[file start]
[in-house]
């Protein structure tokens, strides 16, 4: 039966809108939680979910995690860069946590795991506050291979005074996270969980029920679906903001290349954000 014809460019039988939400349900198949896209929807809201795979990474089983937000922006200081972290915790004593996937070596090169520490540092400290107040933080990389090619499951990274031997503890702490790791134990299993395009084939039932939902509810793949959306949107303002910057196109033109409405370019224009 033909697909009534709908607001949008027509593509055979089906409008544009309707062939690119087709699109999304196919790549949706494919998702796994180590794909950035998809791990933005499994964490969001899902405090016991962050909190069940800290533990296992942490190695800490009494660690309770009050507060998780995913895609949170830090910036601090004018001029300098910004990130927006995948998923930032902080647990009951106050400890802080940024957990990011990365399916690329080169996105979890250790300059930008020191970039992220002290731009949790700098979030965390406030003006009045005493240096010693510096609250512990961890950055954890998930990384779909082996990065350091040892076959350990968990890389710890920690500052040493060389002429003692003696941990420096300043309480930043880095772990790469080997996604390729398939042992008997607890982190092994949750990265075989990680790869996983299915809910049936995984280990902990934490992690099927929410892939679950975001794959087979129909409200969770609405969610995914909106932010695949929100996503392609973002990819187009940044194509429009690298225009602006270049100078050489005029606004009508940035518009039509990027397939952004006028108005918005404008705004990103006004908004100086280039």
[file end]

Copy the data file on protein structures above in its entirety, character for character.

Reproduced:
[in-house]
């Protein structure tokens, strides 16, 4: 039966809108939680979910995690860069946590795991506050291979005074996270969980029920679906903001290349954000 014809460019039988939400349900198949896209929807809201795979990474089983937000922006200081972290915790004593996937070596090169520490540092400290107040933080990389090619499951990274031997503890702490790791134990299993395009084939039932939902509810793949959306949107303002910057196109033109409405370019224009 033909697909009534709908607001949008027509593509055979089906409008544009309707062939690119087709699109999304196919790549949706494919998702796994180590794909950035998809791990933005499994964490969001899902405090016991962050909190069940800290533990296992942490190695800490009494660690309770009050507060998780995913895609949170830090910036601090004018001029300098910004990130927006995948998923930032902080647990009951106050400890802080940024957990990011990365399916690329080169996105979890250790300059930008020191970039992220002290731009949790700098979030965390406030003006009045005493240096010693510096609250512990961890950055954890998930990384779909082996990065350091040892076959350990968990890389710890920690500052040493060389002429003692003696941990420096300043309480930043880095772990790469080997996604390729398939042992008997607890982190092994949750990265075989990680790869996983299915809910049936995984280990902990934490992690099927929410892939679950975001794959087979129909409200969770609405969610995914909106932010695949929100996503392609973002990819187009940044194509429009690298225009602006270049100078050489005029606004009508940035518009039509990027397939952004006028108005918005404008705004990103006004908004100086280039």